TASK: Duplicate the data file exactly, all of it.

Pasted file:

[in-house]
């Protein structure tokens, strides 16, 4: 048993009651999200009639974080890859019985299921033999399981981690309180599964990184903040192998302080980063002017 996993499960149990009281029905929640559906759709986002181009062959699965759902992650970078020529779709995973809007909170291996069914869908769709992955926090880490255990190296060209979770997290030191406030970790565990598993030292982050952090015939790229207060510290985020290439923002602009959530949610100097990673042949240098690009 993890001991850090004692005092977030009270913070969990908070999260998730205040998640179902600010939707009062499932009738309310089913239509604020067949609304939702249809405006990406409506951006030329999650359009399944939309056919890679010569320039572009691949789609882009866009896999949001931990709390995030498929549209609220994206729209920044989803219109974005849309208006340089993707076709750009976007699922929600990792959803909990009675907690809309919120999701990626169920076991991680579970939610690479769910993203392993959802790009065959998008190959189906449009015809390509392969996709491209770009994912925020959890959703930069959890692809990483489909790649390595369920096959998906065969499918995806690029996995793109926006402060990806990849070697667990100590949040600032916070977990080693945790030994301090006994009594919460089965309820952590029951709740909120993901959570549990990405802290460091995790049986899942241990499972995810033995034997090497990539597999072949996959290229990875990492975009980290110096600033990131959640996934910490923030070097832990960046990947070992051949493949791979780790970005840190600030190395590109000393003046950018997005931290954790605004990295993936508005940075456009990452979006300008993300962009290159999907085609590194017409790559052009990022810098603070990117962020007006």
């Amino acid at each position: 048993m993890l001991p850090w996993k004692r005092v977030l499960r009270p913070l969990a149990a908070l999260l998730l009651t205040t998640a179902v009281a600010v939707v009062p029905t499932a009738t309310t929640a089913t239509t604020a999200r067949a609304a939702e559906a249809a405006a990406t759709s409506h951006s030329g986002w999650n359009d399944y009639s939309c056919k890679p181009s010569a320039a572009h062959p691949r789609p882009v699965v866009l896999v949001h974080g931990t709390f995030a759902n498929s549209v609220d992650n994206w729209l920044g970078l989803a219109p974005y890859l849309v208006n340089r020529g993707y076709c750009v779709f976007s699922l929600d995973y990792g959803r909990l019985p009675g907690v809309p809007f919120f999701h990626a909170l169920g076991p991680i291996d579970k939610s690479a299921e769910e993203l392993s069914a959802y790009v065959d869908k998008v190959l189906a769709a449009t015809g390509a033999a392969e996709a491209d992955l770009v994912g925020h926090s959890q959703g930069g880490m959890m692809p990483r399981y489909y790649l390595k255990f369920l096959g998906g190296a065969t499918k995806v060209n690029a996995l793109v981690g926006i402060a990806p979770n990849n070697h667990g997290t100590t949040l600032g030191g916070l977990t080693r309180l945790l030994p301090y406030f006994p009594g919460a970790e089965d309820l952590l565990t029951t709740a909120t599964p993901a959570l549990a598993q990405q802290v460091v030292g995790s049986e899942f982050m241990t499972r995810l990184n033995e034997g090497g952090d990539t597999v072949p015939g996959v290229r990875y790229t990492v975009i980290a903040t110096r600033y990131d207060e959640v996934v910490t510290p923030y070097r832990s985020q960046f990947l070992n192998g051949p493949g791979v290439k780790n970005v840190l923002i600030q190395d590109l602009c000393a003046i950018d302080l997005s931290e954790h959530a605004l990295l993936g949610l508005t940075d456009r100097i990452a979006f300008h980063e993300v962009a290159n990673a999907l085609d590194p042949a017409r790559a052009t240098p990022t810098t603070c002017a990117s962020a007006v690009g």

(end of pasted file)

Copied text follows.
[in-house]
């Protein structure tokens, strides 16, 4: 048993009651999200009639974080890859019985299921033999399981981690309180599964990184903040192998302080980063002017 996993499960149990009281029905929640559906759709986002181009062959699965759902992650970078020529779709995973809007909170291996069914869908769709992955926090880490255990190296060209979770997290030191406030970790565990598993030292982050952090015939790229207060510290985020290439923002602009959530949610100097990673042949240098690009 993890001991850090004692005092977030009270913070969990908070999260998730205040998640179902600010939707009062499932009738309310089913239509604020067949609304939702249809405006990406409506951006030329999650359009399944939309056919890679010569320039572009691949789609882009866009896999949001931990709390995030498929549209609220994206729209920044989803219109974005849309208006340089993707076709750009976007699922929600990792959803909990009675907690809309919120999701990626169920076991991680579970939610690479769910993203392993959802790009065959998008190959189906449009015809390509392969996709491209770009994912925020959890959703930069959890692809990483489909790649390595369920096959998906065969499918995806690029996995793109926006402060990806990849070697667990100590949040600032916070977990080693945790030994301090006994009594919460089965309820952590029951709740909120993901959570549990990405802290460091995790049986899942241990499972995810033995034997090497990539597999072949996959290229990875990492975009980290110096600033990131959640996934910490923030070097832990960046990947070992051949493949791979780790970005840190600030190395590109000393003046950018997005931290954790605004990295993936508005940075456009990452979006300008993300962009290159999907085609590194017409790559052009990022810098603070990117962020007006």
């Amino acid at each position: 048993m993890l001991p850090w996993k004692r005092v977030l499960r009270p913070l969990a149990a908070l999260l998730l009651t205040t998640a179902v009281a600010v939707v009062p029905t499932a009738t309310t929640a089913t239509t604020a999200r067949a609304a939702e559906a249809a405006a990406t759709s409506h951006s030329g986002w999650n359009d399944y009639s939309c056919k890679p181009s010569a320039a572009h062959p691949r789609p882009v699965v866009l896999v949001h974080g931990t709390f995030a759902n498929s549209v609220d992650n994206w729209l920044g970078l989803a219109p974005y890859l849309v208006n340089r020529g993707y076709c750009v779709f976007s699922l929600d995973y990792g959803r909990l019985p009675g907690v809309p809007f919120f999701h990626a909170l169920g076991p991680i291996d579970k939610s690479a299921e769910e993203l392993s069914a959802y790009v065959d869908k998008v190959l189906a769709a449009t015809g390509a033999a392969e996709a491209d992955l770009v994912g925020h926090s959890q959703g930069g880490m959890m692809p990483r399981y489909y790649l390595k255990f369920l096959g998906g190296a065969t499918k995806v060209n690029a996995l793109v981690g926006i402060a990806p979770n990849n070697h667990g997290t100590t949040l600032g030191g916070l977990t080693r309180l945790l030994p301090y406030f006994p009594g919460a970790e089965d309820l952590l565990t029951t709740a909120t599964p993901a959570l549990a598993q990405q802290v460091v030292g995790s049986e899942f982050m241990t499972r995810l990184n033995e034997g090497g952090d990539t597999v072949p015939g996959v290229r990875y790229t990492v975009i980290a903040t110096r600033y990131d207060e959640v996934v910490t510290p923030y070097r832990s985020q960046f990947l070992n192998g051949p493949g791979v290439k780790n970005v840190l923002i600030q190395d590109l602009c000393a003046i950018d302080l997005s931290e954790h959530a605004l990295l993936g949610l508005t940075d456009r100097i990452a979006f300008h980063e993300v962009a290159n990673a999907l085609d590194p042949a017409r790559a052009t240098p990022t810098t603070c002017a990117s962020a007006v690009g």